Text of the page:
Data-Enabled, Interdisciplinary Research Traineeships in the Science and Engineering of Atomic Structure (SEAS) are proposed at the intersection of materials research, statistics, mathematics, and education. The vision of the SEAS traineeship program is to train a new generation of interdisciplinary, data-driven physical scientists who can develop and apply advanced statistical methods to the data being generated from cutting-edge scattering and imaging experiments; SEAS specifically addresses the NRT priority area of Data-Enabled Science and Engineering (DESE). SEAS graduates will be prepared to develop new ways to analyze data (including â€œBig Dataâ€) coming from a new and evolving generation of atomically sensitive instruments, including modern synchrotron and free electron laser X-ray sources, reactor and spallation neutron sources, and state-of-the-art electron microscopes. SEAS trainees and the tools they create (e.g., algorithms, software) are urgently needed in the field of materials science and physics, where instrumentation for materials research has evolved significantly faster than the ability to properly analyze the data. The effort integrates advanced instrumentation, data analysis, and computational tools, consistent with the NSF Strategic Plan and contributes directly and indirectly to the national Materials Genome Initiative (MGI), a multi-agency initiative spearheaded by the White House that advances the U.S. economy by enabling faster deployment of new materials. The proposed SEAS traineeships are the result of a two-year planning effort at NC State to bring together the materials science and statistics communities, including hosting of two interdisciplinary workshops and seeding interdisciplinary collaborative research projects (sponsored by the Kenan Institute for Engineering, Technology and Science and the Eastman Chemical Company - University Engagement Fund). Under SEAS, NC State will collaborate with staff scientists from national user facilities to pilot a new graduate training model for interdisciplinary traineeships in this national priority area. The effort will leverage several programs and initiatives at NC State, including the Analytical Instrumentation Facility (AIF, Director: J. Jones), Laboratory for Analytic Sciences (LAS, PI: Wilson), Statistical and Applied Mathematical Sciences Initiative (SAMSI, former A/Director: Smith), Data Sciences Initiative (DSI, Founding Director: Vouk), Research Triangle Nanotechnology Network (RTNN, Director: J. Jones), Center for Dielectrics and Piezoelectrics (CDP, Director: Dickey), and the Data-Driven Science cluster (Coordinator: Wilson).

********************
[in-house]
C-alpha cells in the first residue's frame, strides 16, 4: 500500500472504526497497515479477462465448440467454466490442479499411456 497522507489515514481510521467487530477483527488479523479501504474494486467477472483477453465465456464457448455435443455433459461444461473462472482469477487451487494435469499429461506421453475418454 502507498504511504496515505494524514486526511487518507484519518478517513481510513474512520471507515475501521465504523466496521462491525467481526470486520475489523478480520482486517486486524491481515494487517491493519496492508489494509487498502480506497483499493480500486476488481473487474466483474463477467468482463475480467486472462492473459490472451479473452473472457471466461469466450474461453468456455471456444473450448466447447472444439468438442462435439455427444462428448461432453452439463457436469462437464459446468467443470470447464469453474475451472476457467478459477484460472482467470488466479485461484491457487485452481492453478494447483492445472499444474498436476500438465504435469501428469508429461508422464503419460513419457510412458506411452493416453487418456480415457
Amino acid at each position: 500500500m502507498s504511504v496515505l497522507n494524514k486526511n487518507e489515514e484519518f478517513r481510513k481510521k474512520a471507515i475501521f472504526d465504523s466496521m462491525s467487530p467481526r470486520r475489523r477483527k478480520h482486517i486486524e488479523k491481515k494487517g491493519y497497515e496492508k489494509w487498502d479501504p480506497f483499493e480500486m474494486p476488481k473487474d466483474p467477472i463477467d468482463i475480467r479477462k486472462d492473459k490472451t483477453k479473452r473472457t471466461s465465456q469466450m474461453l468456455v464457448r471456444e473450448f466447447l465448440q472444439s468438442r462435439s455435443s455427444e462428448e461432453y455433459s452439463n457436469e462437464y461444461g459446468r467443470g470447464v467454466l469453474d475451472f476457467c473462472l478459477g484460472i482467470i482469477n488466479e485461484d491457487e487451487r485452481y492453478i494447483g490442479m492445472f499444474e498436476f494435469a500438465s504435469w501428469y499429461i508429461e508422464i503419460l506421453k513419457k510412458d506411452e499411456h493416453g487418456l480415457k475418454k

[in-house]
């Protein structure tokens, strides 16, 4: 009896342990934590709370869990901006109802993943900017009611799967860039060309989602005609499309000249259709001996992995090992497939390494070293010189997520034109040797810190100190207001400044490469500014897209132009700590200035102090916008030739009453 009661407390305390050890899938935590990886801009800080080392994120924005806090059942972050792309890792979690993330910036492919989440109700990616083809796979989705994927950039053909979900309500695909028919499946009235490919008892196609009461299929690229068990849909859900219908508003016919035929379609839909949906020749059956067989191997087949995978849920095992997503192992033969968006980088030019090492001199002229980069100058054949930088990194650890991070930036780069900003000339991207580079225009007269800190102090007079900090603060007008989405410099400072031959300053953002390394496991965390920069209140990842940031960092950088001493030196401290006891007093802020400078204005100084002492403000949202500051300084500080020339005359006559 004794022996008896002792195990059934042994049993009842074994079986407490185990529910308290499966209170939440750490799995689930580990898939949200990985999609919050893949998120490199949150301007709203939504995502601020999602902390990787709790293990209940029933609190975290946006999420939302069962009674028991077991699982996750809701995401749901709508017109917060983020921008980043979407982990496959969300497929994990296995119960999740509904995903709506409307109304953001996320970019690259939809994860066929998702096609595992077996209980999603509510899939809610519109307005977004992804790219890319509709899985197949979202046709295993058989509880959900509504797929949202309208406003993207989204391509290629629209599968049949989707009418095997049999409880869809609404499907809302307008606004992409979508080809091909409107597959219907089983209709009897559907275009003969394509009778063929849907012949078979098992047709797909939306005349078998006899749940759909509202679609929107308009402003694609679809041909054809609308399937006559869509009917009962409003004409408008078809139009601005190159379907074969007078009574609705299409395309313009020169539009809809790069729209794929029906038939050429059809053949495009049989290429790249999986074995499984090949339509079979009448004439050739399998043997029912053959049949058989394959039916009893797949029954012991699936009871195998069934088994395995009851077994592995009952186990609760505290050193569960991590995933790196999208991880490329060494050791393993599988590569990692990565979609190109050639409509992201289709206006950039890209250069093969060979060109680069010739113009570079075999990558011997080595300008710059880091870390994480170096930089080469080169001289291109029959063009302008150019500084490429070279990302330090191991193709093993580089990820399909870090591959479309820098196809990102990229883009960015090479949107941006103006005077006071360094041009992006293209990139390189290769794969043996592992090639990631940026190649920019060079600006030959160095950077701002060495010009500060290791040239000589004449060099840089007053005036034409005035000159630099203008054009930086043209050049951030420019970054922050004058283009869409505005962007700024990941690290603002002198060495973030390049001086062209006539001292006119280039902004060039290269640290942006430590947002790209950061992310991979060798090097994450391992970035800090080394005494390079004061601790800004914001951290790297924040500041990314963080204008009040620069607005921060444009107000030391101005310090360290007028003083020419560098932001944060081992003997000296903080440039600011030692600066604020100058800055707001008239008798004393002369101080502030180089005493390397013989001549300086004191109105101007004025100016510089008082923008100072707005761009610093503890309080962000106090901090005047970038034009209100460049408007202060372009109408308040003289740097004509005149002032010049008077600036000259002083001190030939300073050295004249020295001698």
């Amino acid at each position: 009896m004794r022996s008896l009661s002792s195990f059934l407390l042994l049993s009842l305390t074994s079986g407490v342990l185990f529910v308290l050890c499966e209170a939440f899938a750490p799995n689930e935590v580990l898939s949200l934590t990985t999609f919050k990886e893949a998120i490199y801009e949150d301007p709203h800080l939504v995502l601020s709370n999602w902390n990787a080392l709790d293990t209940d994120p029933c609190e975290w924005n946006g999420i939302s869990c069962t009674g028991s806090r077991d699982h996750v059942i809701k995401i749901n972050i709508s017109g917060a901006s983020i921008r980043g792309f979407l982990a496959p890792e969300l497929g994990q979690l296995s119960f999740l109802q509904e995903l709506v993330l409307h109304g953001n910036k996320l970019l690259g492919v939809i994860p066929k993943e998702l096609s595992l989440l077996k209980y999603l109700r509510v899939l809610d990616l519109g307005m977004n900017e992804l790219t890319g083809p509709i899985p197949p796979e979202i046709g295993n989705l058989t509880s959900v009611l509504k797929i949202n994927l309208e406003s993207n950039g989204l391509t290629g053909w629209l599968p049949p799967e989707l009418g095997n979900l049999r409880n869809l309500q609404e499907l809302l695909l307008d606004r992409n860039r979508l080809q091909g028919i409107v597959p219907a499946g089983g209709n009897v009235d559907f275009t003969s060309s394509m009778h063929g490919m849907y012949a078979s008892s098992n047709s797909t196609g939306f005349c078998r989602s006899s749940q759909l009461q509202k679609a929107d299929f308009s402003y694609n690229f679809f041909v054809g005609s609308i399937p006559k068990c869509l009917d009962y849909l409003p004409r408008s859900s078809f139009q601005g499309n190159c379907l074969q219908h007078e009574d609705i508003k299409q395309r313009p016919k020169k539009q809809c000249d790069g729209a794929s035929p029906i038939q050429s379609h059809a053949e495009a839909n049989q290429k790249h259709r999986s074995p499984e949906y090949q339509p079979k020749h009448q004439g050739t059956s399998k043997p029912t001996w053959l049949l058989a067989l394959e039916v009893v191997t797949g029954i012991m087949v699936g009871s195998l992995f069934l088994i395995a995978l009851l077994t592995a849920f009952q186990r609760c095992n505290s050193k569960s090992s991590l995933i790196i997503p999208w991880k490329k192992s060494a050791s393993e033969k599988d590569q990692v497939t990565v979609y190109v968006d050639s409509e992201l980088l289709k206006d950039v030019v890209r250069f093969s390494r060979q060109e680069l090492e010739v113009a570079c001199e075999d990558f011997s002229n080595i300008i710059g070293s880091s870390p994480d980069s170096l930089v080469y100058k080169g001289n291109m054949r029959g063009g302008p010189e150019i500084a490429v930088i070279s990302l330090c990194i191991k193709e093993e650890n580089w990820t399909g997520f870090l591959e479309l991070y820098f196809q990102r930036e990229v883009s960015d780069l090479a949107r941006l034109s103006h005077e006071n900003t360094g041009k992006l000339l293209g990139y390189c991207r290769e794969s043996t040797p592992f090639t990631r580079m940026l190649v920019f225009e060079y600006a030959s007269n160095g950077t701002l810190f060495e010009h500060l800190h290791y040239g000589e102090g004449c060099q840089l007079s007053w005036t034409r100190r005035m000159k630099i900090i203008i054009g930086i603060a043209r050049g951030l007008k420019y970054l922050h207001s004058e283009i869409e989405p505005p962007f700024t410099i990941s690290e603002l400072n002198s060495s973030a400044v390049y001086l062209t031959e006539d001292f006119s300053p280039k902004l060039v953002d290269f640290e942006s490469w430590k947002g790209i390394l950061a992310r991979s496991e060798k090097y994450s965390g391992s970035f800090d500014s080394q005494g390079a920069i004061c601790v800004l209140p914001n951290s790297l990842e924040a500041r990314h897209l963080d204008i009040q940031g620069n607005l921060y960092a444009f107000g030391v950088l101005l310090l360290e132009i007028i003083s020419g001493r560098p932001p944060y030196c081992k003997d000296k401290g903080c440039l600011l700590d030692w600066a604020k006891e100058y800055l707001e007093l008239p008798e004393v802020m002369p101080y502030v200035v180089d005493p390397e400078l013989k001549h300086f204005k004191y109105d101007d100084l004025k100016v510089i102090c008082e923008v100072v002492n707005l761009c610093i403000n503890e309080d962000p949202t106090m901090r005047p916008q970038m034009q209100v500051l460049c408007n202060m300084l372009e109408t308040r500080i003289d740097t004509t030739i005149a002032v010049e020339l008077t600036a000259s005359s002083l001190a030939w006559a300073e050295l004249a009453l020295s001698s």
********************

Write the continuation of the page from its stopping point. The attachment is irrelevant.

The solution and solid-state behavior of CA has been extensively studied with common techniques such as light scattering and x-ray scattering. However, these tools have limitations when used for studies of 1) the behavior of CA in concentrated or turbid solutions, 2) mixtures of CA with other similar carbohydrates or soluble polymers, and 3) the solid-state behavior of CA blends. There is also interest in the behavior of CA in a dynamic environment, such as solvent evaporation as the CA transitions from a solution to a gel to a solid. Small Angle Neutron Scattering (SANS) is one analytical tool that can overcome these limitations. The use of SANS is also attractive since CA is soluble in common deuterated solvents, e.g., acetone, DMSO, THF, acetic acid, chloroform, etc., and deuterated CA can be easily prepared using deuterated acetic acid and acetic anhydride. This proof of principle project is intended to demonstrate that SANS can be used to study CA solutions, and to lay the groundwork for more elaborate studies of the behavior of CA copolymers with other polymers in solution and the solid state. This work requires collaboration with Oak Ridge National Laboratory (ORNL). We expect to use EQ-SANS diffractometer at SNS BL-6, which is designed to study non-crystalline, nano-sized materials in liquids, and should be suitable for the proposed study of CAs in deuterated solution. BIOSANS at HFIR could be an alternative beamline, though we understand that the HFIR is recovering from a prolonged downtime, which may limit availability. The high neutron flux at EQ-SANS is ideal for efficient proof-of-principle experiments.